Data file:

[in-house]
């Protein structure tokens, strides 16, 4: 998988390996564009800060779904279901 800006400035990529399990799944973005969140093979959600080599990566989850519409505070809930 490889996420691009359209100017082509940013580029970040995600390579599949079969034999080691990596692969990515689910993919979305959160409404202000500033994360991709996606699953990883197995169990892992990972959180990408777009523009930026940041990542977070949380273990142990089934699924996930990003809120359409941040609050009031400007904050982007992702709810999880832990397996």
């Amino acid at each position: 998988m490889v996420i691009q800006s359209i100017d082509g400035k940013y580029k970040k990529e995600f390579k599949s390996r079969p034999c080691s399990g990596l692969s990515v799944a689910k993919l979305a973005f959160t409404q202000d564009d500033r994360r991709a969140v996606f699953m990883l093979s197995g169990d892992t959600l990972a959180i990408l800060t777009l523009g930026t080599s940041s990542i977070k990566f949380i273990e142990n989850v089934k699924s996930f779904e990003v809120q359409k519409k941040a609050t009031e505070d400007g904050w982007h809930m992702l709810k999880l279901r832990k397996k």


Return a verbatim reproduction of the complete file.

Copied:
[in-house]
């Protein structure tokens, strides 16, 4: 998988390996564009800060779904279901 800006400035990529399990799944973005969140093979959600080599990566989850519409505070809930 490889996420691009359209100017082509940013580029970040995600390579599949079969034999080691990596692969990515689910993919979305959160409404202000500033994360991709996606699953990883197995169990892992990972959180990408777009523009930026940041990542977070949380273990142990089934699924996930990003809120359409941040609050009031400007904050982007992702709810999880832990397996």
């Amino acid at each position: 998988m490889v996420i691009q800006s359209i100017d082509g400035k940013y580029k970040k990529e995600f390579k599949s390996r079969p034999c080691s399990g990596l692969s990515v799944a689910k993919l979305a973005f959160t409404q202000d564009d500033r994360r991709a969140v996606f699953m990883l093979s197995g169990d892992t959600l990972a959180i990408l800060t777009l523009g930026t080599s940041s990542i977070k990566f949380i273990e142990n989850v089934k699924s996930f779904e990003v809120q359409k519409k941040a609050t009031e505070d400007g904050w982007h809930m992702l709810k999880l279901r832990k397996k």